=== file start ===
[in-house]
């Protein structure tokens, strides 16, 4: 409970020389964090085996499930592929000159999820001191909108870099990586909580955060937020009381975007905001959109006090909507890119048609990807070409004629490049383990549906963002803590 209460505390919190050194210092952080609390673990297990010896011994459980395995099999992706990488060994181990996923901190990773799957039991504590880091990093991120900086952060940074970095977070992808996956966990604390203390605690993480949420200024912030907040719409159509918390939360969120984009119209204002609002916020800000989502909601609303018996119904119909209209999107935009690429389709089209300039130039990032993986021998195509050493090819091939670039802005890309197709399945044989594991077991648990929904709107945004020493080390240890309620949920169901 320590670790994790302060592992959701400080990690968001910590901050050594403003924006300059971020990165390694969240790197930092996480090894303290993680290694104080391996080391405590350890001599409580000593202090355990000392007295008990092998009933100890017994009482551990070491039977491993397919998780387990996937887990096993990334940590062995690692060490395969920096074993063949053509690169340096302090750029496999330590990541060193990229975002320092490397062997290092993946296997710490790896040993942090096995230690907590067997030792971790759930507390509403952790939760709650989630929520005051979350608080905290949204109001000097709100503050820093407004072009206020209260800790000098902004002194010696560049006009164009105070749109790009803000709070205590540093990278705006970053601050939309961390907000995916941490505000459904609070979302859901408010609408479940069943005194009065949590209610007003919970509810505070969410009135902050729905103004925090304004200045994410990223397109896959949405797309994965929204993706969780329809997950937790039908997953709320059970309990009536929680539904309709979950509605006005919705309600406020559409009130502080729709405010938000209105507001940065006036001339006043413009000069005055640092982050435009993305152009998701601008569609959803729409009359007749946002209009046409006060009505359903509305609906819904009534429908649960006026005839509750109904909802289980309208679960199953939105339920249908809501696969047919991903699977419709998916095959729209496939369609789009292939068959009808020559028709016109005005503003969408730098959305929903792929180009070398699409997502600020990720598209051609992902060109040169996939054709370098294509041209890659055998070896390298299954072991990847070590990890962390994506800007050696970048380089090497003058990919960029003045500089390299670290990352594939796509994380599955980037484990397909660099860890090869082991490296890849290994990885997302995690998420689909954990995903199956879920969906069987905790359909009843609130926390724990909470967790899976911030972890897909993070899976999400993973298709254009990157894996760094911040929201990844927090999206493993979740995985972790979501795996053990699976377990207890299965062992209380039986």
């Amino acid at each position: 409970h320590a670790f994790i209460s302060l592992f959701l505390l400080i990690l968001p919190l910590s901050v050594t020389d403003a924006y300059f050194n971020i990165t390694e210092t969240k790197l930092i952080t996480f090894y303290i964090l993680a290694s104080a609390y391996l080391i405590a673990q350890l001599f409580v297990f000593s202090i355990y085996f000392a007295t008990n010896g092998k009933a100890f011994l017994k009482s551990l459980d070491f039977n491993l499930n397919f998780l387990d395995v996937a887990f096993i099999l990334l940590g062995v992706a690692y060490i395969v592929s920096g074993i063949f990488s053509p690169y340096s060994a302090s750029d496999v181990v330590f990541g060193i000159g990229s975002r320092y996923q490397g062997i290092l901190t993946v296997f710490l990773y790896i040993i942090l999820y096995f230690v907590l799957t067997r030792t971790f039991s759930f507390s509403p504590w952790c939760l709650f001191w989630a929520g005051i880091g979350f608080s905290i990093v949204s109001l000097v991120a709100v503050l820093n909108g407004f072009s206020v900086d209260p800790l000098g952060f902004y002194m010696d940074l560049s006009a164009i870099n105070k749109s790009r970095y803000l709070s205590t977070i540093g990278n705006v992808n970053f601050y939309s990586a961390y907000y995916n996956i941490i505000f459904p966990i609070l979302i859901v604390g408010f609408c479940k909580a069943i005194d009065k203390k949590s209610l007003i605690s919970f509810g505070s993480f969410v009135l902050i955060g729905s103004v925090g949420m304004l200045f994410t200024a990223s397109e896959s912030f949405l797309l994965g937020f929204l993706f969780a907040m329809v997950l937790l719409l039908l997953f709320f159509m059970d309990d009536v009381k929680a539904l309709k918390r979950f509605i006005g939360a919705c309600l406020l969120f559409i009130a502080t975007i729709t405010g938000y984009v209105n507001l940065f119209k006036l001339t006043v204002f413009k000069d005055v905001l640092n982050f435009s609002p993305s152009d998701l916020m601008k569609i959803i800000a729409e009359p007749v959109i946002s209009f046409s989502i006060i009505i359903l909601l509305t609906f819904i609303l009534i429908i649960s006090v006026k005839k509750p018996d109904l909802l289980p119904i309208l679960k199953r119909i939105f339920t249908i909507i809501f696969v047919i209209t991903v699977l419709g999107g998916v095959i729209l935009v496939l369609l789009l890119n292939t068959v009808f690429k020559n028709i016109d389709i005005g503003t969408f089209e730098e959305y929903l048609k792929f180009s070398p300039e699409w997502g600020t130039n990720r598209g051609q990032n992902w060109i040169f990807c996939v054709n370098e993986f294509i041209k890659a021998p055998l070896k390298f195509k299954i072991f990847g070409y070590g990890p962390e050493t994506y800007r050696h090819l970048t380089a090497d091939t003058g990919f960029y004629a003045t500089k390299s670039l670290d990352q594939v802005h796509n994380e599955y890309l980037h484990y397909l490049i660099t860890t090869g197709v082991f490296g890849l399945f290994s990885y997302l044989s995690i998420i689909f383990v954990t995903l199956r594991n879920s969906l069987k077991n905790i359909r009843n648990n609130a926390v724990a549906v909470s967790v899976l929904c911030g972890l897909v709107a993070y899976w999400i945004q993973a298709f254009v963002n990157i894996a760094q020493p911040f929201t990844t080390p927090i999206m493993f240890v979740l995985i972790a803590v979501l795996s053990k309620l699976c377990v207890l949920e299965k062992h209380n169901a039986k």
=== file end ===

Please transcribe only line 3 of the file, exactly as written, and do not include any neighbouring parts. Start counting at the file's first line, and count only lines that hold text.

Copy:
């Amino acid at each position: 409970h320590a670790f994790i209460s302060l592992f959701l505390l400080i990690l968001p919190l910590s901050v050594t020389d403003a924006y300059f050194n971020i990165t390694e210092t969240k790197l930092i952080t996480f090894y303290i964090l993680a290694s104080a609390y391996l080391i405590a673990q350890l001599f409580v297990f000593s202090i355990y085996f000392a007295t008990n010896g092998k009933a100890f011994l017994k009482s551990l459980d070491f039977n491993l499930n397919f998780l387990d395995v996937a887990f096993i099999l990334l940590g062995v992706a690692y060490i395969v592929s920096g074993i063949f990488s053509p690169y340096s060994a302090s750029d496999v181990v330590f990541g060193i000159g990229s975002r320092y996923q490397g062997i290092l901190t993946v296997f710490l990773y790896i040993i942090l999820y096995f230690v907590l799957t067997r030792t971790f039991s759930f507390s509403p504590w952790c939760l709650f001191w989630a929520g005051i880091g979350f608080s905290i990093v949204s109001l000097v991120a709100v503050l820093n909108g407004f072009s206020v900086d209260p800790l000098g952060f902004y002194m010696d940074l560049s006009a164009i870099n105070k749109s790009r970095y803000l709070s205590t977070i540093g990278n705006v992808n970053f601050y939309s990586a961390y907000y995916n996956i941490i505000f459904p966990i609070l979302i859901v604390g408010f609408c479940k909580a069943i005194d009065k203390k949590s209610l007003i605690s919970f509810g505070s993480f969410v009135l902050i955060g729905s103004v925090g949420m304004l200045f994410t200024a990223s397109e896959s912030f949405l797309l994965g937020f929204l993706f969780a907040m329809v997950l937790l719409l039908l997953f709320f159509m059970d309990d009536v009381k929680a539904l309709k918390r979950f509605i006005g939360a919705c309600l406020l969120f559409i009130a502080t975007i729709t405010g938000y984009v209105n507001l940065f119209k006036l001339t006043v204002f413009k000069d005055v905001l640092n982050f435009s609002p993305s152009d998701l916020m601008k569609i959803i800000a729409e009359p007749v959109i946002s209009f046409s989502i006060i009505i359903l909601l509305t609906f819904i609303l009534i429908i649960s006090v006026k005839k509750p018996d109904l909802l289980p119904i309208l679960k199953r119909i939105f339920t249908i909507i809501f696969v047919i209209t991903v699977l419709g999107g998916v095959i729209l935009v496939l369609l789009l890119n292939t068959v009808f690429k020559n028709i016109d389709i005005g503003t969408f089209e730098e959305y929903l048609k792929f180009s070398p300039e699409w997502g600020t130039n990720r598209g051609q990032n992902w060109i040169f990807c996939v054709n370098e993986f294509i041209k890659a021998p055998l070896k390298f195509k299954i072991f990847g070409y070590g990890p962390e050493t994506y800007r050696h090819l970048t380089a090497d091939t003058g990919f960029y004629a003045t500089k390299s670039l670290d990352q594939v802005h796509n994380e599955y890309l980037h484990y397909l490049i660099t860890t090869g197709v082991f490296g890849l399945f290994s990885y997302l044989s995690i998420i689909f383990v954990t995903l199956r594991n879920s969906l069987k077991n905790i359909r009843n648990n609130a926390v724990a549906v909470s967790v899976l929904c911030g972890l897909v709107a993070y899976w999400i945004q993973a298709f254009v963002n990157i894996a760094q020493p911040f929201t990844t080390p927090i999206m493993f240890v979740l995985i972790a803590v979501l795996s053990k309620l699976c377990v207890l949920e299965k062992h209380n169901a039986k």